It was funny to watch Lauren today. She wanted to carry her little cup of fruit over to where I was sitting and be with me during lunch. I try not to help her so that she will learn to find ways around her difficulties. She got the cup in both of her hands and stopped for a few seconds trying to decide how to get the spoon over to me as well. You could see the wheels turning. She would start to let go with her right hand to grab the spoon and the cup would begin to slip. So she put the cup on the table and came up with her own solution. She left the spoon in the cup and bent down to pick up the cup of fruit. On her way up to a standing position, the end of the spoon found its way into her mouth. She turned around and walked toward me with the cup in her hands, the spoon in her mouth, and a smile on her face.
Wednesday, June 13, 2007
I made the mistake of sitting down on Tuesday afternoon, foolishly thinking that I would find a preschool that Lauren would love to attend next year. I know that many preschools already have a waiting list, so I actually was ahead of the game. Go me! Little did I know that it was harder than it looked. I started my search by looking at curriculum, proximity to home, prices, etc. After narrowing it down to a select few, I started calling them one by one. I used my sweetest, most grown-up voice and started gathering the important info that I needed to make the the most informed decision. I just wasted my time. No one would accept Lauren into their program because of her CP. I was floored. I had no idea that I would run into such resistance. I got every reason in the book: 'We don't have the facilities for kids with disabilities'. Do you have a roof, books, crayons? Then you have the facitilites for Lauren. 'We're not trained to handle that type of disability'. Can you help her up the stairs? Can you open her juice box? Can you help her down the slide? Then you are trained to handle Lauren. I called eight schools in the greater Charlotte area. Some were privately owned franchaises, some were churches. The conversations went great until I mentioned she had Cerebral Palsy. The word scared some people so much that they didn't even want to hear the facts about how mild her case really is and how she would do great in that type of environment. I finally found a place that is willing to give it a try. It is a Christian academy and preschool in the Matthews area. I am going to tour the school in a couple of weeks. It was a pain to go through and sad to see that a label had prevented me from choosing the preschool that I thought was the best place for Lauren. With that being said, maybe the best place for Lauren was a small little Christian academy tucked away in the back corner of Charlotte and I would have never looked twice or even known it was there unless some other doors were shut. God doesn't make mistakes, He just makes alternate routes.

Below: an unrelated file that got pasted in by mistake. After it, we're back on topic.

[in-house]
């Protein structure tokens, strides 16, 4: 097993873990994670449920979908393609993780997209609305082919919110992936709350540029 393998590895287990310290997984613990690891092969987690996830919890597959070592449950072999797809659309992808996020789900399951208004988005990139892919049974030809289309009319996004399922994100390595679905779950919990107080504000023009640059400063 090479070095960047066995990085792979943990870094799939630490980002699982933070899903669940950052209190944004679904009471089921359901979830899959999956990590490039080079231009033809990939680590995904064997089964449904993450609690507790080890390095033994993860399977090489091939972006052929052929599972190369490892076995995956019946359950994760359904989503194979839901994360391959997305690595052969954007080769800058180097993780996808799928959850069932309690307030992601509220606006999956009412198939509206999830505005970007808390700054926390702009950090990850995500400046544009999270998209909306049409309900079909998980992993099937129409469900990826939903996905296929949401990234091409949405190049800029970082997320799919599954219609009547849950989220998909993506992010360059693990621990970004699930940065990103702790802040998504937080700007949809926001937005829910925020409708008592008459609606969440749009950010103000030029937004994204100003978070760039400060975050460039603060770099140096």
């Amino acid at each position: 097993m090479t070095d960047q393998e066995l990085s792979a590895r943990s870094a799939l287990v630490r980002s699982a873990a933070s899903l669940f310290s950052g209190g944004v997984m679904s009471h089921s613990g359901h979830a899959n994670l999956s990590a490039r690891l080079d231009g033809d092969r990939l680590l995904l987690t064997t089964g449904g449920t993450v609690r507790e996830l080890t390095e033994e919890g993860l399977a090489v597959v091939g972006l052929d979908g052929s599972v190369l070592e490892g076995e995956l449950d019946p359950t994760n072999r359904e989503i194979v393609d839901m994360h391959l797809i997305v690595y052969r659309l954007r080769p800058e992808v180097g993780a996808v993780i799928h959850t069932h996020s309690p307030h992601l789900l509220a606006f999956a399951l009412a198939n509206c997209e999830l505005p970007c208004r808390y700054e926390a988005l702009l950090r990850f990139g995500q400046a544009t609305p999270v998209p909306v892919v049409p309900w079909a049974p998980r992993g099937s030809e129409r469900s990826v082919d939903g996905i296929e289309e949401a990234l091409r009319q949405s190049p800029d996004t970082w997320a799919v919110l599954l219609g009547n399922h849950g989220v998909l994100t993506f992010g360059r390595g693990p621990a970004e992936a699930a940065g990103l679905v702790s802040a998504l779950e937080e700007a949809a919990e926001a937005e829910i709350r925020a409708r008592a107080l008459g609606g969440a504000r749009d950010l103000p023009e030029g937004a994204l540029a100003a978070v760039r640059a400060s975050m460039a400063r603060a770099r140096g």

Tuesday, June 5, 2007
I am a firm believer that God does not put things in your life without giving you the proper tools. You might not know what they are for a while, but they are always close at hand. For example, God knew that I would struggle sometimes with thoughts of an uncertain future for Lauren. He knows how my personality works and my inclination to worry needlessly about things that I can't change anyway. So, God gave me Tyler. Ty is the best husband a woman can ask for, especially since Lauren came along. He looks at circumstances completely different than I do. For a while that made me want to ring his neck on a daily basis. Now it helps more than I can express. I will read results from a testing session Lauren completed and want to open a quart of ice cream and not get up from the couch for a week (ok, maybe a little dramatic). Ty will read the same thing and share with me a totally opposite perspective. The good thing is that I always like his answers better. He's not saying things to make me feel better, either. It makes sense and I feel a little silly because I didn't see that in the first place. So if you are wondering how you are going to deal with something in your life that seems overwhelming and scary, look around. Chances are the tools for the job are somewhere close by.
Monday, June 4, 2007
I was having a good, old-fashioned pity party this week until Extreme Home Makeover ruined my wallowing. I was at the beach this past week having a great time. I guess I was sad about returning to the real world because I started paying more attention to the stuff Lauren couldn't do. I was sad because she wasn't talking. Then I was getting frustrated because she couldn't get in her car seat by herself. The downward spiral went on for a few days. It was all little things, really. I had let them get bigger in my mind. I started looking into the future and wondering about all the things that could go wrong when she went to school, on her first date, whether she would have a first date (Ty is a Marine and I am pretty sure no boys will come around her for a while). I sat down Sunday night and flipped through the 5 channels we have on our poor-man's cable plan. The only thing on besides the Catholic channel was Extreme Home Makeover. It was an older episode, but I decided that it would be something I could mindlessly stare at for a while. Wouldn't you know it, they were re-doing a house for a 14 year old with Cerebral Palsy. It is fair to say that I started crying on my couch like a five year old girl from the very first minute of the show. This boy named Aaron was in a wheelchair, had two arm splints, and was non-verbal with a rather involved case of CP. I felt like God reached down from Heaven to knocked me upside my head for being selfish. Lauren was less severe than this boy and I suddenly realized that it could be a lot worse. I may have some struggles to face, but nothing like what I saw last night. Sometimes it takes the littlest thing to put your life back into perspective. For me, it was a re-run.